Fluid Mechanics of Intrusives


The fluid mechanics of dike emplacement are analyzed using the translatory wave theory. The stress strain relations in the host rock are assumed linear and the fracture resistance of the host rock is assumed small. The resulting model is a flowing dyke progressing upwards to the surface with constant speed and a very small side slope. Apart from the topmost section, the form of the dyke is very close to the static form corresponding to the magma pressure in a no-flow situation. Two scales are found that control the flow, a width scale and a composite stiffness parameter for the host rock, representing the properties of the rock and the magma such as elasticity and viscosity. The theory explains a number of special features for dykes that are already known by researchers. It also adds two new points, the most interesting being that the composite stiffness of the rock can be estimated from field observations of the downwards widening angle of the dyke.

Share and Cite:

Elíasson, J. (2013) Fluid Mechanics of Intrusives. International Journal of Geosciences, 4, 9-14. doi: 10.4236/ijg.2013.410A002.

Conflicts of Interest

The authors declare no conflicts of interest.


[1] J. R. Lister and R. C. Kerr, “Fluid—Mechanical Models of Crack Propagation and Their Application to Magma Transport in Dykes,” Journal of Geophysical Research: Solid Earth (1978-2012), Vol. 96, No. B6, 1991, pp. 10049-10077.
[2] J. L. Kavanagh, R. Sparks and J. Stephen, “Insights of Dyke Emplacement Mechanics from Detailed 3D Dyke Thickness,” Journal of the Geological Society, Vol. 168, No. 4, 2011, p. 965.
[3] A. Gudmundsson, “Formation of Dykes, Feeder-Dykes, and the Intrusion of Dykes from Magma Chambers,” Bulletin Volcanologique, Vol. 47, No. 3, 1984, pp. 537-550.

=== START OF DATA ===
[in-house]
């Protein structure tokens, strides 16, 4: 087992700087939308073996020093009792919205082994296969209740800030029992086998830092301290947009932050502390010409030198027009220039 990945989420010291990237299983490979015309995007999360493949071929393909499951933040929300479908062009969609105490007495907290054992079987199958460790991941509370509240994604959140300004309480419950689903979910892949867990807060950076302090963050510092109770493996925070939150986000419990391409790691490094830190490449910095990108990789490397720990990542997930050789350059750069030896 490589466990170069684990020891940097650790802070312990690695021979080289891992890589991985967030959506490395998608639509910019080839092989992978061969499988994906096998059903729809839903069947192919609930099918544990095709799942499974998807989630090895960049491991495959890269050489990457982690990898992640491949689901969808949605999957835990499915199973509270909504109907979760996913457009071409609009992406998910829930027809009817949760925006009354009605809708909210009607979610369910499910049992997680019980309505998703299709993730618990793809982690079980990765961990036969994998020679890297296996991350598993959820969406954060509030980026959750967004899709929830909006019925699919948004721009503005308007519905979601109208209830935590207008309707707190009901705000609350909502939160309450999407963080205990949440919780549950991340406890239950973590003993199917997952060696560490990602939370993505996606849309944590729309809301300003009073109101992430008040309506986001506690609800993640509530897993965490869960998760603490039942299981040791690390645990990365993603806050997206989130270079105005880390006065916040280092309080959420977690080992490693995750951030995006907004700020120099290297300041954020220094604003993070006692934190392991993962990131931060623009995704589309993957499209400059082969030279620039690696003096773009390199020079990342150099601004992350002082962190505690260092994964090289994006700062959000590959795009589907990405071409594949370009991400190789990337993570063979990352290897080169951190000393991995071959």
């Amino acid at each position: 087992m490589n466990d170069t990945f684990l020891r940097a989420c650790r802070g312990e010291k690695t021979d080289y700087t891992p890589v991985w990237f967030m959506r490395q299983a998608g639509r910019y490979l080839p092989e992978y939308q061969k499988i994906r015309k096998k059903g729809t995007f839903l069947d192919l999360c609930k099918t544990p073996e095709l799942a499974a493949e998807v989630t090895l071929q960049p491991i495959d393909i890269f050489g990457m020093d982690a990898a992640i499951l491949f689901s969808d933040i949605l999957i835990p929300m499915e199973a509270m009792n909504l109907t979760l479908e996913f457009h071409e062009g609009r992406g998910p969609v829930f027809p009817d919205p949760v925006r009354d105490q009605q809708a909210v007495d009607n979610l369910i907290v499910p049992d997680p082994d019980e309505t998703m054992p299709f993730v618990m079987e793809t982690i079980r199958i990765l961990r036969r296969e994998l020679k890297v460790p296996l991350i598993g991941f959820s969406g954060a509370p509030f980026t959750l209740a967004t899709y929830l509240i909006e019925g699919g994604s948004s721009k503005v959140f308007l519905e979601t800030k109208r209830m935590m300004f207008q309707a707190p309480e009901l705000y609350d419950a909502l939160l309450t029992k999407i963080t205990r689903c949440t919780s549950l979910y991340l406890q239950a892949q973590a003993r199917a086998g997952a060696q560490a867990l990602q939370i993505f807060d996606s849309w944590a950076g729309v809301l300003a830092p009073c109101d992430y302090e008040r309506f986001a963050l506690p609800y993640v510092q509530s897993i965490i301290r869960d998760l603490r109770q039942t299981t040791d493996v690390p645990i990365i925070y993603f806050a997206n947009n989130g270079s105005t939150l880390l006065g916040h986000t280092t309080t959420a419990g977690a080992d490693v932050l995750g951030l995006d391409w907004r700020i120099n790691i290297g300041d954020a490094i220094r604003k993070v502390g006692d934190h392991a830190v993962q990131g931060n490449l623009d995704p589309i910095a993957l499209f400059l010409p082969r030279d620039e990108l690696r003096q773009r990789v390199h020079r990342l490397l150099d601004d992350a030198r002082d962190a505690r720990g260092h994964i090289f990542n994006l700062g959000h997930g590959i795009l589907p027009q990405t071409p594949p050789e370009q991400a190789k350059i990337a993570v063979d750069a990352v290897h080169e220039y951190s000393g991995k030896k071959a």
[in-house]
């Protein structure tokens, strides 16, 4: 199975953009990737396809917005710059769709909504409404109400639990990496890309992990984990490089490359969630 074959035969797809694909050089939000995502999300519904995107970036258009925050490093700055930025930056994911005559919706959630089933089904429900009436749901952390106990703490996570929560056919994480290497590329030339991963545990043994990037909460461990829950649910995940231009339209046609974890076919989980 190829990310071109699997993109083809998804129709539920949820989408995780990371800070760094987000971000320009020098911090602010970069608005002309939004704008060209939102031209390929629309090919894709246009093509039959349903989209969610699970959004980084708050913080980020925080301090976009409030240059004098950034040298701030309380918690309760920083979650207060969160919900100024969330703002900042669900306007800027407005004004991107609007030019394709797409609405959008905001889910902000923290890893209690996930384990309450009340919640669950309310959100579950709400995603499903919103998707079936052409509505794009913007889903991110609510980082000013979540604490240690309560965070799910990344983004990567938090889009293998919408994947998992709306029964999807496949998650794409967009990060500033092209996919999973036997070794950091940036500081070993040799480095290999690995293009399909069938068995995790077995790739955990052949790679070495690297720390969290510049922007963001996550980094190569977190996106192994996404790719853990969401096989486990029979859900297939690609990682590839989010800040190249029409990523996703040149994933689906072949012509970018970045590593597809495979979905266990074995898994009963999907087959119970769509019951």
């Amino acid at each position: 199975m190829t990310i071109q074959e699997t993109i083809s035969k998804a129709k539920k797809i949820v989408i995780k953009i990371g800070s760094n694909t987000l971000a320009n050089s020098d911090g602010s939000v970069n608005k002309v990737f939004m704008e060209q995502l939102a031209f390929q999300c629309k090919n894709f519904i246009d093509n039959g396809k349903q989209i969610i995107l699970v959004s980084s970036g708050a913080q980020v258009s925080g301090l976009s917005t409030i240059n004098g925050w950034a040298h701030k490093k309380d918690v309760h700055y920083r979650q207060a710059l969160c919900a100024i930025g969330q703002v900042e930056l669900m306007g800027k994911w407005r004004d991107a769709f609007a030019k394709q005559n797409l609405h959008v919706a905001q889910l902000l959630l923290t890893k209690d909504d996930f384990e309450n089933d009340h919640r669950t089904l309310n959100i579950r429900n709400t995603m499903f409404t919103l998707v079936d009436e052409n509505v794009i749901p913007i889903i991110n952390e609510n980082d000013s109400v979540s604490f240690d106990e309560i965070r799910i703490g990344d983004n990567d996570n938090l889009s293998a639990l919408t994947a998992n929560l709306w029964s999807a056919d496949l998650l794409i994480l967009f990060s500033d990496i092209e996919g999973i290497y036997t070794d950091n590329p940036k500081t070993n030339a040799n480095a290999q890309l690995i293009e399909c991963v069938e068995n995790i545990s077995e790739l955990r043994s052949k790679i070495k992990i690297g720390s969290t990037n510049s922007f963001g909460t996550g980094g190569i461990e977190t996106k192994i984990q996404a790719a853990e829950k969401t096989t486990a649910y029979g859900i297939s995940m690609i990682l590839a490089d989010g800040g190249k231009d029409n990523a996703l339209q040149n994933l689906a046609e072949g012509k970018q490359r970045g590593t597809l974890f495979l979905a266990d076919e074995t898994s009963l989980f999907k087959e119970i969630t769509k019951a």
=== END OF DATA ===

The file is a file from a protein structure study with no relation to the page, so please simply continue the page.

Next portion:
[4] S. R. Spengler and G. P. L. Dike, “Width Characteristics Observed in Intraplate Volcanoes,” 2012.
[5] A. M. Rubin, “Propagation of Magma-Filled Cracks,” Annual Review of Earth and Planetary Sciences, Vol. 23, 1995, pp. 287-336.
[6] H. E. Huppert and R. S. J. Sparks, “The Generation of Granitic Magmas by Intrusion of Basalt into Continental Crust,” Journal of Petrology, Vol. 29, No. 3, 1988, pp. 599-624. http://dx.doi.org/10.1093/petrology/29.3.599
[7] D. A. Spence and D. L. Turcotte, “Magma-Driven Propagation of Cracks,” Journal of Geophysical Research: Solid Earth (1978-2012), Vol. 90, No. B1, 1985, pp. 575-580.
[8] G. P. L. Walker, “The Structure of Eastern Iceland,” In: L. Kristjansson, Ed., Geodynamics of Iceland and the North Atlantic Area (NATO ASI volume C11), Reidel Publ. Co., Dordrecht, 1974, pp. 177-188.
[9] J. Elíasson, S. P. Kjaran, S. L. Holm, M. T. Gudmundsson and G. Larsen, “Large Hazardous Floods as Translatory Waves,” Environmental Modelling & Software, Vol. 22, No. 10, 2007, pp. 1392-1399.
[10] J. Elíasson, G. Guigay and B. Karlsson, “Enclosure Fires, Gravity Waves, and the Backdraft Problem,” Journal of Fire Sciences, Vol. 26, No. 5, 2008, pp. 373-397.
[11] J. Elíasson, “A Glacial Burst Tsunami near Vestmannaeyjar, Iceland,” Journal of Coastal Research, Vol. 24, No. 1, 2008, pp. 13-20.
[12] D. D. Pollard and O. H. Muller, “The Effect of Gradients in Regional Stress and Magma Pressure on the Form of Sheet Intrusions in Cross Section,” Journal of Geophysical Research, Vol. 81, No. 5, 1976, pp. 975-984.
[13] M. Olafsson, G. A Berufjardarstond, “4th Year Science Project,” University of Iceland, 1977.

Copyright © 2023 by authors and Scientific Research Publishing Inc.

Creative Commons License

This work and the related PDF file are licensed under a Creative Commons Attribution 4.0 International License.